Split/merge. Split breaks a concept into multiple smaller concepts; merge forms a composite concept from distinct ones. The tradeoff here is between simplicity and power: with more than one concept, the user has more control but things are also more complicated.
Unify/specialize. Unify takes a collection of concepts that are variants on a theme and unifies them in a single concept specialize breaks a single concept into more specialized variants. The tradeoff here is between generality and problem fit; when you unify, you end up with fewer and more general concepts, but they don’t fit the specific applications quite so well.
Tighten/loosen. Tighten increases the synchronization between concepts; loosen weakens it. The tradeoff here is between automation and flexibility. With tight synchronization, the user does less but also has fewer options.
A language of design: an example
Design moves—and concepts—don’t guarantee that your designs will be good. But they give you a language for thinking about design, and a way to turn what might otherwise be an intimidating pile of seemingly arbitrary design options into a structured design space that can be navigated more systematically.
Rather than repeating examples from the paper, I’ll illustrate this idea with a design move that has yet to be applied. In EOS, I briefly discussed the problem of raised hands in Zoom. People in a meeting raise their (virtual) hands to request to talk, and when their turn comes, they unmute themselves but often forget to lower their hands again. The host, on later spotting the hand still raised, has to ask: is that from before, or a new request to speak?
When I think about this problem, two design moves come to mind. One is the tighten move: we could synchronize the RaisedHand and Mute concepts so that (for example) when you unmute yourself your hand is automatically lowered. This would allow the two concepts to continue to be used mostly independently, but it would have the annoying consequence of lowering your hand (and losing your place in the queue) if you momentarily (and unintentionally) unmute yourself.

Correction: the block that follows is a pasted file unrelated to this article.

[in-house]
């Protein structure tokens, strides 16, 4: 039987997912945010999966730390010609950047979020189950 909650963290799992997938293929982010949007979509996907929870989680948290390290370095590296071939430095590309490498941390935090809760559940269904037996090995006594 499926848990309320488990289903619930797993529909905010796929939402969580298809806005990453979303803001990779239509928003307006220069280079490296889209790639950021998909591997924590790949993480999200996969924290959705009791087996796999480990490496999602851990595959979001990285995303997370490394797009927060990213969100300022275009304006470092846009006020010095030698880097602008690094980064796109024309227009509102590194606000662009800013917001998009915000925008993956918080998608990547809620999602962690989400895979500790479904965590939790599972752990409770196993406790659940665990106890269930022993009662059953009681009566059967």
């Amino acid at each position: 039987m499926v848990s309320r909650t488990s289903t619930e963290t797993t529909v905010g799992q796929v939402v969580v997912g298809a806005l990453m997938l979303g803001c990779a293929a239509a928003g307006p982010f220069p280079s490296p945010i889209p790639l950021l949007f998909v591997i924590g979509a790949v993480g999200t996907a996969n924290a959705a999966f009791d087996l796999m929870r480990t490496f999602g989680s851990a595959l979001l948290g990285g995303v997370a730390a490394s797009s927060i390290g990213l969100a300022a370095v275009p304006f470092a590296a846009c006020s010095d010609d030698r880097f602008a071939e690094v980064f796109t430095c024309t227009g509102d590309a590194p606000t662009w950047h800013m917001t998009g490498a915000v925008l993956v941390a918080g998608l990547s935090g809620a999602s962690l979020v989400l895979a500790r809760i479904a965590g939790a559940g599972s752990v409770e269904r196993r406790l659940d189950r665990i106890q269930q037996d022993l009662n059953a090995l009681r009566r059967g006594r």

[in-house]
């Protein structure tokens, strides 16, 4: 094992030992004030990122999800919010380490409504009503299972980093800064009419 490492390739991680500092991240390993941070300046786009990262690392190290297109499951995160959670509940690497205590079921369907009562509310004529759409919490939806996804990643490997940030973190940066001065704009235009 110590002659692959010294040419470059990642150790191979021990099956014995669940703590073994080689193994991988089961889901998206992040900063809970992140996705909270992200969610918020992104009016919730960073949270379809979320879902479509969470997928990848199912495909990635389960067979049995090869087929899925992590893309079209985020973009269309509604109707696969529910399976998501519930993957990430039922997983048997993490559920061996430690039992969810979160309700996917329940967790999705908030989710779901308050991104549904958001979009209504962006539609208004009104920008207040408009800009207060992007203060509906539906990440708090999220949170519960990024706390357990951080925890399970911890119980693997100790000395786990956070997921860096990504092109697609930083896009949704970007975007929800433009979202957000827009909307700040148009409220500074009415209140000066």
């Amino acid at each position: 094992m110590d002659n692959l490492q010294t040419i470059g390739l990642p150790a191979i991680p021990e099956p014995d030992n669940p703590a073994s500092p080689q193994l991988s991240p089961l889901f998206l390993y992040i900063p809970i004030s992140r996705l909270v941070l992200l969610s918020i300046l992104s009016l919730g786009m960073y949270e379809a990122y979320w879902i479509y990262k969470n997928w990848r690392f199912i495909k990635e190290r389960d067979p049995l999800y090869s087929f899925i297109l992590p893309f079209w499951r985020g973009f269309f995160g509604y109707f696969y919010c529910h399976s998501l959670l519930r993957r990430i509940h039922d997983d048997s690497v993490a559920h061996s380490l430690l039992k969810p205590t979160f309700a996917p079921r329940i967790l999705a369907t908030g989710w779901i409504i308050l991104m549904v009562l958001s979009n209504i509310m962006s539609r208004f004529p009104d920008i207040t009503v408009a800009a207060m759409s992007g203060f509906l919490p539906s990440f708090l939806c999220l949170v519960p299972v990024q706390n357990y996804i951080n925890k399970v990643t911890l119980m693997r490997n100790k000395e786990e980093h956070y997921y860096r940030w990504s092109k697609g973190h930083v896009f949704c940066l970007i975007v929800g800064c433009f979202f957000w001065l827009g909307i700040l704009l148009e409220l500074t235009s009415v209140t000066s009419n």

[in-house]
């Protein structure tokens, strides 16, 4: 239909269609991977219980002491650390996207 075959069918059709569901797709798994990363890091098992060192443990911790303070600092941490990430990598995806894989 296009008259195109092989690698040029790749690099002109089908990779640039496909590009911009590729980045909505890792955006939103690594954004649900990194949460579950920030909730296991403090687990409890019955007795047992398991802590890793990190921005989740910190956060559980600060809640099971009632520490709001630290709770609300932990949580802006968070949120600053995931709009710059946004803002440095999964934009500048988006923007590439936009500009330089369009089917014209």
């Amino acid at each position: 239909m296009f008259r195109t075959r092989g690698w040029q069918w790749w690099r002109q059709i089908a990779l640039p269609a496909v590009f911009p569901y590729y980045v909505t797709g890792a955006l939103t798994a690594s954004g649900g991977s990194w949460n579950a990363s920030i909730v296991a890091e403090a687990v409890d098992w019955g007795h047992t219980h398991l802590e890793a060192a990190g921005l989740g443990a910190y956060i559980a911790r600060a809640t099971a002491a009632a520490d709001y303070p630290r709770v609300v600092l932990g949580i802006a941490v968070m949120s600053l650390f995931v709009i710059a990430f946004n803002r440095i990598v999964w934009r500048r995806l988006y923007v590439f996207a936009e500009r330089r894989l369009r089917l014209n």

Another option is to apply the merge move to combine the RaisedHand and Mute concepts into a single concept, Moderation say, for moderated discussions. When the host switches to moderation mode, all non-hosts are muted by default and have to raise a hand to speak. The moderator chooses each speaker in turn, and their hand is lowered and they are simultaneously unmuted. This is arguably a simpler solution, but it eliminates the ability to use muting in a more ad hoc way.
This second approach suggests to me that the Mute concept might be serving two distinct purposes: that is, in concept lingo, it’s overloaded. One purpose is to let participants in a meeting turn off their microphone for privacy, and the other is to control who is allowed to speak. This suggests applying a split move in which Mute is split into Privacy, a concept that lets users control what other users can see and hear of them, and Permission, which grants users the right to be seen and heard. Our merge move may then be applied to Permission and RaisedHand, leaving Privacy as a distinct concept, which might support some needs more directly. For example, Privacy might provide a toggling action for “going private” when you want to take a brief break.
As always, the challenge will be to balance richness of functionality and automation on the one hand with maintaining simplicity and not overwhelming the user with controls on the other.
Let’s help Zoom!
Here’s an experiment in community design. Let’s together develop a design to address the Zoom raised-hands problem in the concept forum. I’ll post these initial ideas to get the topic going.